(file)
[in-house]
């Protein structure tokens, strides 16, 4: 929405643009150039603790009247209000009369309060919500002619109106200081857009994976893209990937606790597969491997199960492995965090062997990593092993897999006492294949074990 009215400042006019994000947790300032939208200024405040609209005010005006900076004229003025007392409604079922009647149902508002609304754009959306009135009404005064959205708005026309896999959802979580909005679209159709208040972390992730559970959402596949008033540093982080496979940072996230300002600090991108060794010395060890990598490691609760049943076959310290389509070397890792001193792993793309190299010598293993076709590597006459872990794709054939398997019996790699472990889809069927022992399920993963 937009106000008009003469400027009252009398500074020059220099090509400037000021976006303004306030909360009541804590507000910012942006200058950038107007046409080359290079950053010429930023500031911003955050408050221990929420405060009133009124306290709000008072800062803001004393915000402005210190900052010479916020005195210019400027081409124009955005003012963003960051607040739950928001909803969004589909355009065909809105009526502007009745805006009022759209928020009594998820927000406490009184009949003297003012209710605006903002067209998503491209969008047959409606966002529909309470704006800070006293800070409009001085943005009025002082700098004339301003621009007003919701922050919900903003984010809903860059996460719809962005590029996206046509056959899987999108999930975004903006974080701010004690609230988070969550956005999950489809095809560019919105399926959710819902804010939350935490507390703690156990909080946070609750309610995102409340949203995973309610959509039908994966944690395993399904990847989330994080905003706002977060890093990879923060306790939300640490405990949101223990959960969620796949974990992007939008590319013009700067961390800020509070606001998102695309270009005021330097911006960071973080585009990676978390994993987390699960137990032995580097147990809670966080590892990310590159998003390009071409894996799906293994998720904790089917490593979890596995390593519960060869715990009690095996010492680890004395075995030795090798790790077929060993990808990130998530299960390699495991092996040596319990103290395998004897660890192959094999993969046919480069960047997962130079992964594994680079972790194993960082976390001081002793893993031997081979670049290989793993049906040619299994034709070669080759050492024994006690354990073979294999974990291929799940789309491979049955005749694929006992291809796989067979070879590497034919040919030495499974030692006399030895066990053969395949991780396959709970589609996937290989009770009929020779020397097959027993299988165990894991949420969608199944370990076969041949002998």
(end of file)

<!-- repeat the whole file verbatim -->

[in-house]
């Protein structure tokens, strides 16, 4: 929405643009150039603790009247209000009369309060919500002619109106200081857009994976893209990937606790597969491997199960492995965090062997990593092993897999006492294949074990 009215400042006019994000947790300032939208200024405040609209005010005006900076004229003025007392409604079922009647149902508002609304754009959306009135009404005064959205708005026309896999959802979580909005679209159709208040972390992730559970959402596949008033540093982080496979940072996230300002600090991108060794010395060890990598490691609760049943076959310290389509070397890792001193792993793309190299010598293993076709590597006459872990794709054939398997019996790699472990889809069927022992399920993963 937009106000008009003469400027009252009398500074020059220099090509400037000021976006303004306030909360009541804590507000910012942006200058950038107007046409080359290079950053010429930023500031911003955050408050221990929420405060009133009124306290709000008072800062803001004393915000402005210190900052010479916020005195210019400027081409124009955005003012963003960051607040739950928001909803969004589909355009065909809105009526502007009745805006009022759209928020009594998820927000406490009184009949003297003012209710605006903002067209998503491209969008047959409606966002529909309470704006800070006293800070409009001085943005009025002082700098004339301003621009007003919701922050919900903003984010809903860059996460719809962005590029996206046509056959899987999108999930975004903006974080701010004690609230988070969550956005999950489809095809560019919105399926959710819902804010939350935490507390703690156990909080946070609750309610995102409340949203995973309610959509039908994966944690395993399904990847989330994080905003706002977060890093990879923060306790939300640490405990949101223990959960969620796949974990992007939008590319013009700067961390800020509070606001998102695309270009005021330097911006960071973080585009990676978390994993987390699960137990032995580097147990809670966080590892990310590159998003390009071409894996799906293994998720904790089917490593979890596995390593519960060869715990009690095996010492680890004395075995030795090798790790077929060993990808990130998530299960390699495991092996040596319990103290395998004897660890192959094999993969046919480069960047997962130079992964594994680079972790194993960082976390001081002793893993031997081979670049290989793993049906040619299994034709070669080759050492024994006690354990073979294999974990291929799940789309491979049955005749694929006992291809796989067979070879590497034919040919030495499974030692006399030895066990053969395949991780396959709970589609996937290989009770009929020779020397097959027993299988165990894991949420969608199944370990076969041949002998």